Pat turns to me and says how with Town having all this pressure and possession, Preston will probably score. I ask her if she’s been here before. It’s about twenty five to five and Mr Woolmer penalises Town’s Gwion Edwards for a perceived foul at the edge of the penalty area. Ipswich carefully construct a defensive wall and Preston’s substitute Paul Gallagher dismissively sends the ball around the wall and into the corner of the Town goal. Preston have equalised. Oh bugger.
Two minutes after the goal Town substitute Kayden Jackson chases another punt upfield. Once again the interestingly coiffured Maxwell races from his goal and with a worrying lack of control clatters into the back of Jackson. I am reminded of Maxwell’s Silver Hammer on the Beatles’ Abbey Road album. Imaginary Preston fans Rose and Valerie screaming from the Cobbold Stand say he must go free, but Mr Woolmer does not agree and shows Maxwell a yellow card for the second time this afternoon before producing the fateful red card.

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Going

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Going

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Gone

Our cries of “Off! Off! Off!” change to gloating, waving and chants of “ Cheerio! Cheerio! Cheerio!”, although “Good-byee, Good-byee” would have been a more appropriate choice in order to combine the event with a celebration of the centenary of the end of the First World War.
This is probably the best sending off we’ve seen at Portman Road for some time and to cap it, Preston don’t have a substitute goalkeeper, but have to put one of their outfield players in goal. Surely Town must win now. But of course they don’t. Preston’s makeshift goalkeeper is better than the real one and makes an excellent save from a Danny Rowe shot. It’s a tense finale which drags on into seven minutes of added on time. There is occasional decent support from the crowd at corners but it’s not exactly a continuous and intimidating, wall of noise. Preston’s stand-in goalie is jeered when he kicks the ball, which is a bit odd because as an outfield player that’s what he should be best at. Town fans are not always the brightest.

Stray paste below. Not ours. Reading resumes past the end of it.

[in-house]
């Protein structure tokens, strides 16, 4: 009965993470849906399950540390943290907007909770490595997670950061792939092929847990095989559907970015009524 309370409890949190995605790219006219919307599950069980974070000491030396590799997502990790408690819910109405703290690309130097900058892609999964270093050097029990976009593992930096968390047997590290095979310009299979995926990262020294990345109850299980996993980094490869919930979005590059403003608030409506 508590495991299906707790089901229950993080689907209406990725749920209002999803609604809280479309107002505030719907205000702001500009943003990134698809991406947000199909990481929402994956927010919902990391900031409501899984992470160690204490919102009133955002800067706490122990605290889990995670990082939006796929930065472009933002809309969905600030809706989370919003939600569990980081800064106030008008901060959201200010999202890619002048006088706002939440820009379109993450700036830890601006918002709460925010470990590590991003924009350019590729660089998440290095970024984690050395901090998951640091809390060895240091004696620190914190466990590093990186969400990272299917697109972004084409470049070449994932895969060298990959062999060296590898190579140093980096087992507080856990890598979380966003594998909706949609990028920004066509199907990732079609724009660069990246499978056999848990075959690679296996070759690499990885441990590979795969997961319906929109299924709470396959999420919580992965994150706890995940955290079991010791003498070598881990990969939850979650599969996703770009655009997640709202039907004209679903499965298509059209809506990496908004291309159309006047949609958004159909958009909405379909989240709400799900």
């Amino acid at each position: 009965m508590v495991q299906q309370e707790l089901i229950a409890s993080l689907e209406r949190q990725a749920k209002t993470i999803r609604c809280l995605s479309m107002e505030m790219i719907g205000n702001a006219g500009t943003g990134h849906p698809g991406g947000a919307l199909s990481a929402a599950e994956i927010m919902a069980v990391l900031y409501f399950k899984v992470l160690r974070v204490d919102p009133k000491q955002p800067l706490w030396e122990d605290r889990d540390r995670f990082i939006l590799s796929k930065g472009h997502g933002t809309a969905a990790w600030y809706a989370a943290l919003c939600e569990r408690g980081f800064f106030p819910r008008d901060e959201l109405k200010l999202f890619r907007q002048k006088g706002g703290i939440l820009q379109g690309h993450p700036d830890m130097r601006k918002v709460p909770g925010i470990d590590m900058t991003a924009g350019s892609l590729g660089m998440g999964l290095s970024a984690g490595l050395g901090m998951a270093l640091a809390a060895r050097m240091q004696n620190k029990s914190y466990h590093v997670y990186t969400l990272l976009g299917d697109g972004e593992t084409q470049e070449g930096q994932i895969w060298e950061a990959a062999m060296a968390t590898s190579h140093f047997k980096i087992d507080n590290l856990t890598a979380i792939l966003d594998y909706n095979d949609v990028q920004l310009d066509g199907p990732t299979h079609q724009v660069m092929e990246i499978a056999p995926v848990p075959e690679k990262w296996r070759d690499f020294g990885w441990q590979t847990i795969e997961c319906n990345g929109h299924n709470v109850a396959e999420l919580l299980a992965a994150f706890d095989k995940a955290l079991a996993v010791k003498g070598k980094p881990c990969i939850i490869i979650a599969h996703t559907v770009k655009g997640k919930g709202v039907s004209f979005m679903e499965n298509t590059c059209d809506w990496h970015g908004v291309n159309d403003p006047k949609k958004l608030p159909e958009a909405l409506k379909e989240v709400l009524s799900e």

Hopes of a win are finally dashed as the clock passes five o’clock, Mr Woolmer blows his whistle for the final time and the positivity and enthusiasm for the new, new era evaporate just a little for some, completely for others. “I thought we played well” I hear a man say as we file out into the darkness. “Bloody useless” says another man, rather angrily. I feel his pain.